The Journal | Kent Swanson | September 11, 2017
Blended learning. Adaptive learning. Virtual learning. There are plenty of ways educators are taking on the shortcomings of the traditional classroom environment to offer more personalized instruction that is supported by data and in tune with their students’ individual needs.
What would happen if we gave students the opportunity and tools to direct learning for themselves?
Some schools and districts might cringe at the very question. However, for Flex Academy — a tuition-free public charter school located in Little Chute, WI — the answer is to allow students to use their personalized data to identify gaps in knowledge, set and meet goals and gain autonomy in their educational success.
What is Student-Centered Learning?
Student-centered learning is an approach to personalized instruction that maximizes potential through engaging students in their own progress, allowing them to learn concepts at their own rate and encouraging self-reflection on their progress. This method is becoming more and more popular in schools today as educators begin to see the positive impact on students who are mastering curriculum, not just checking the boxes to complete it.
It is the backbone of Flex Academy, where we embrace the student-centered learning approach because we believe students are best positioned to succeed academically when they are trusted with the responsibility to self-direct. Flex Academy uses a digital curriculum with aspects of traditional school blended in to fuel its competency structure. In our mastery-based curriculum, students have the freedom to move ahead at their own pace, but only once they’ve mastered the lesson at hand.
Students spend two days a week in the classroom getting valuable face-to-face time with teachers, but the rest of their time is — as the school’s name suggests — flexible. Their digital curriculum powered by Edgenuity solutions allows them to do the rest of their learning wherever they are, whether that’s at home, between community service projects or taking advantage of the free YMCA membership that comes with admission to the school. Because of the school’s flexibility, students are able to choose for themselves which day to spend doing on-site learning, meaning they get smaller class sizes and individualized attention from instructors.
Data Ownership is the Key to Student-Directed Success
Most schools leave performance data in the hands of the teachers to evaluate and decide what is best for students. This is likely because they feel data is too complicated and students would not be able make use of it themselves. However, Flex Academy believes that data is the lifeblood of personal progress and potential, therefore we work to ensure that each student understands what their data means and is capable of turning that analysis into active goal setting.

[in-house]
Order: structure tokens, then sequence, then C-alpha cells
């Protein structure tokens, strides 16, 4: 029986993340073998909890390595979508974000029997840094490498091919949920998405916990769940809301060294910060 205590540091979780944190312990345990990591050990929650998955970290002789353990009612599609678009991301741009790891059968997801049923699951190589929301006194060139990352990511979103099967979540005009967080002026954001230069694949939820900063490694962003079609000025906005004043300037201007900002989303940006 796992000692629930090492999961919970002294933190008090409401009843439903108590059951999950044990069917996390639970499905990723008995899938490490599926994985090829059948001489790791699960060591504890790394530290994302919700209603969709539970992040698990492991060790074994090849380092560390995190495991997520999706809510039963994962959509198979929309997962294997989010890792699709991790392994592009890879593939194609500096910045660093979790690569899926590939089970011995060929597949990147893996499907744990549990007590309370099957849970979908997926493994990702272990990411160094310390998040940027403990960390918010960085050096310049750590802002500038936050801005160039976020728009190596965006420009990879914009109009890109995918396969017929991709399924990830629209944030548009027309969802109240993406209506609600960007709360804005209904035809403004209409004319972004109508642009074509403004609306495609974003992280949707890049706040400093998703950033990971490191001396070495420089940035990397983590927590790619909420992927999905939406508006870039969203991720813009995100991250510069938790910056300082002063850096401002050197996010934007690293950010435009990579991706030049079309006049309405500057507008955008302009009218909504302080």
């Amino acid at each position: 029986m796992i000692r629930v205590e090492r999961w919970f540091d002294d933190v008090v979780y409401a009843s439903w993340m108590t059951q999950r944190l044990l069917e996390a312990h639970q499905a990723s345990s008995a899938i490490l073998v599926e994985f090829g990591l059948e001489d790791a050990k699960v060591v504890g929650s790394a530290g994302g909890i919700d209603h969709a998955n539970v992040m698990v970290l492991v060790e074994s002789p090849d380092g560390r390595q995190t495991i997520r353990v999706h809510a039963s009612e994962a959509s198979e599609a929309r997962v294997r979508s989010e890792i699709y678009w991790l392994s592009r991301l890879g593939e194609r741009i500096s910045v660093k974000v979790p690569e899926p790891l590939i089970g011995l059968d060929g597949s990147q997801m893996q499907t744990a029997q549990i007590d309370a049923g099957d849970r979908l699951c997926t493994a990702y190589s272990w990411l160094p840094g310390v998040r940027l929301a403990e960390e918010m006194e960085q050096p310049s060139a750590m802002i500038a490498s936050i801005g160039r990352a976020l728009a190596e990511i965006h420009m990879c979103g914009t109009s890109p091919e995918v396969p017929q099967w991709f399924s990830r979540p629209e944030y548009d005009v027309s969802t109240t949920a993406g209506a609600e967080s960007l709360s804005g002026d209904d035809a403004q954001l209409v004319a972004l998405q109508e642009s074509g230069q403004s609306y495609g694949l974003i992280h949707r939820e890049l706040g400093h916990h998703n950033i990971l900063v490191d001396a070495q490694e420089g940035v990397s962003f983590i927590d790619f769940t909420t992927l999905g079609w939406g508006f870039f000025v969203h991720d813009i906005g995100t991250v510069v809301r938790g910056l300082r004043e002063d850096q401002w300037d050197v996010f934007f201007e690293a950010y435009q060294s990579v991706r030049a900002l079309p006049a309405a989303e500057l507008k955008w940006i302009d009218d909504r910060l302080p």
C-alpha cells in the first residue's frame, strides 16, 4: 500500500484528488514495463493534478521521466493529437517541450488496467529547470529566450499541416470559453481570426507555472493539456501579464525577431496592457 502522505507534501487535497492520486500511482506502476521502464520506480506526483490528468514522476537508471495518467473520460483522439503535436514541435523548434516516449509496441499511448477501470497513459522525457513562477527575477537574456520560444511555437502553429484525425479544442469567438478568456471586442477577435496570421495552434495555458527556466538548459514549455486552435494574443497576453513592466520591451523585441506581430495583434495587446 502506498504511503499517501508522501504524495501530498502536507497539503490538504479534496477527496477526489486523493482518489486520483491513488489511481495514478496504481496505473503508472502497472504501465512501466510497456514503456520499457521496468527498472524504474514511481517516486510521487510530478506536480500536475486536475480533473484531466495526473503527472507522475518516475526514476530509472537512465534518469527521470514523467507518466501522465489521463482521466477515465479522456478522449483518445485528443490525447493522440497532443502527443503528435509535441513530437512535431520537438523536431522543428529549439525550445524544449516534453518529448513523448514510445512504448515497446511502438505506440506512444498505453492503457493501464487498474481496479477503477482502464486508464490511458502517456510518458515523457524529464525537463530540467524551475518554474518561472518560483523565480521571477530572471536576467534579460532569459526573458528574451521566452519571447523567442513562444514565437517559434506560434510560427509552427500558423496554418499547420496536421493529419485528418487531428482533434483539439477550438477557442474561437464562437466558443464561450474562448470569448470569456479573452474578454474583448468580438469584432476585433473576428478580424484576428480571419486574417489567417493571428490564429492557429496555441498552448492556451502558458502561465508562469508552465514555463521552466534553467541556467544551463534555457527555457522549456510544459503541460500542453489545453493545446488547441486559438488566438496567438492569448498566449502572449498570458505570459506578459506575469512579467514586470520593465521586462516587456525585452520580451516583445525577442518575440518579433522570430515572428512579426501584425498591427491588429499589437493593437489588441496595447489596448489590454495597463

In lieu of receiving letter grades that are limited to assessing overall performance to a certain point, our students are constantly aware of their strongest and weakest skills. This data-transparent system allows students to understand where they are, why they’re there and what they need to do to move ahead. Understanding their own data puts them in the best position to control their own goals — such as advancing grade levels on mastered subjects or reinforcing skills that are slipping behind.
One seventh grader who recently joined Flex Academy after attending a traditional school initially struggled because she expected her teachers to tell her what to do and how to do it. By mid-year, she began taking on ownership of her learning by understanding what her Edgenuity data meant and how to use it to accelerate her learning across all subjects. From that point on, she had no problem developing the skills she was deficient in while excelling in her more advanced areas.
Her learning didn’t stop there. During the summer months, this student continued working — encouraged by the fact that she was able to continuously watch herself accelerating and meeting her goals. Now, not only is she planning on tackling the eighth grade curriculum, which she has caught up to, but finishing it early so she can begin taking high school classes ahead of schedule.
This growth would be atypical outside the Flex Academy environment, but is common within it.
Giving Students What They Need Without Telling Them What to Do
Putting students in charge of their own learning can seem scary to any educator. However, our system is a far cry from handing students a book and telling them they are on their own. Environments like ours that put students first by allowing them to take the wheel — while still providing support to keep them on track as well as advice and guidance when a new path is needed.
When students have a deep understanding of not only where they are, but where they are heading, that is how we get them engaged and becoming lifelong learners. Putting learning in students’ hands isn’t hard. You just have to be flexible.
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